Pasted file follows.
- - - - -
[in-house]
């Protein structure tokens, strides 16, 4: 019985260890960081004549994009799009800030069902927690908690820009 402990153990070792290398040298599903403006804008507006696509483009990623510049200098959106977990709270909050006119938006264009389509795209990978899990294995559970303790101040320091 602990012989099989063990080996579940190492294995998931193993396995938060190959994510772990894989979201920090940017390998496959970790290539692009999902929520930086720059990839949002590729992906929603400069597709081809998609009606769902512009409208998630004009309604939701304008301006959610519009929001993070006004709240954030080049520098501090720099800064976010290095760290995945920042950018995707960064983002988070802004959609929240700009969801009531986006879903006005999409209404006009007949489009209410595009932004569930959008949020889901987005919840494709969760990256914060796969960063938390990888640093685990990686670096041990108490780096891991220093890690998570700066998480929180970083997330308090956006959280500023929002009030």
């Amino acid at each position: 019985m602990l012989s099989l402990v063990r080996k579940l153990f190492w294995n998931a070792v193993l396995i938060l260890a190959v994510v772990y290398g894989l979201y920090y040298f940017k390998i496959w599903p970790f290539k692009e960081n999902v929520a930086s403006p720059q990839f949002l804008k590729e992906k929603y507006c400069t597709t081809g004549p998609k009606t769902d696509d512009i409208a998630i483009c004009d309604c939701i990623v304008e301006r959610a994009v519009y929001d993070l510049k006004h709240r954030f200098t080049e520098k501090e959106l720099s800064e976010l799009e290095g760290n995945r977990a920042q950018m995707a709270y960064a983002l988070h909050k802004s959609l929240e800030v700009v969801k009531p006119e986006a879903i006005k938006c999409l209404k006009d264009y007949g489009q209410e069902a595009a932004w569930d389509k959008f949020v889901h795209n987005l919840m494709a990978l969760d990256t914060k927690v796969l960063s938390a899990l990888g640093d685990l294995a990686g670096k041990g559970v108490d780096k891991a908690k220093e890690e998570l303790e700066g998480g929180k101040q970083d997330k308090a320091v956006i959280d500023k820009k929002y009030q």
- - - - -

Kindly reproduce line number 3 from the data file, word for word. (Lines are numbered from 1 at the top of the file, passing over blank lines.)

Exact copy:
């Amino acid at each position: 019985m602990l012989s099989l402990v063990r080996k579940l153990f190492w294995n998931a070792v193993l396995i938060l260890a190959v994510v772990y290398g894989l979201y920090y040298f940017k390998i496959w599903p970790f290539k692009e960081n999902v929520a930086s403006p720059q990839f949002l804008k590729e992906k929603y507006c400069t597709t081809g004549p998609k009606t769902d696509d512009i409208a998630i483009c004009d309604c939701i990623v304008e301006r959610a994009v519009y929001d993070l510049k006004h709240r954030f200098t080049e520098k501090e959106l720099s800064e976010l799009e290095g760290n995945r977990a920042q950018m995707a709270y960064a983002l988070h909050k802004s959609l929240e800030v700009v969801k009531p006119e986006a879903i006005k938006c999409l209404k006009d264009y007949g489009q209410e069902a595009a932004w569930d389509k959008f949020v889901h795209n987005l919840m494709a990978l969760d990256t914060k927690v796969l960063s938390a899990l990888g640093d685990l294995a990686g670096k041990g559970v108490d780096k891991a908690k220093e890690e998570l303790e700066g998480g929180k101040q970083d997330k308090a320091v956006i959280d500023k820009k929002y009030q």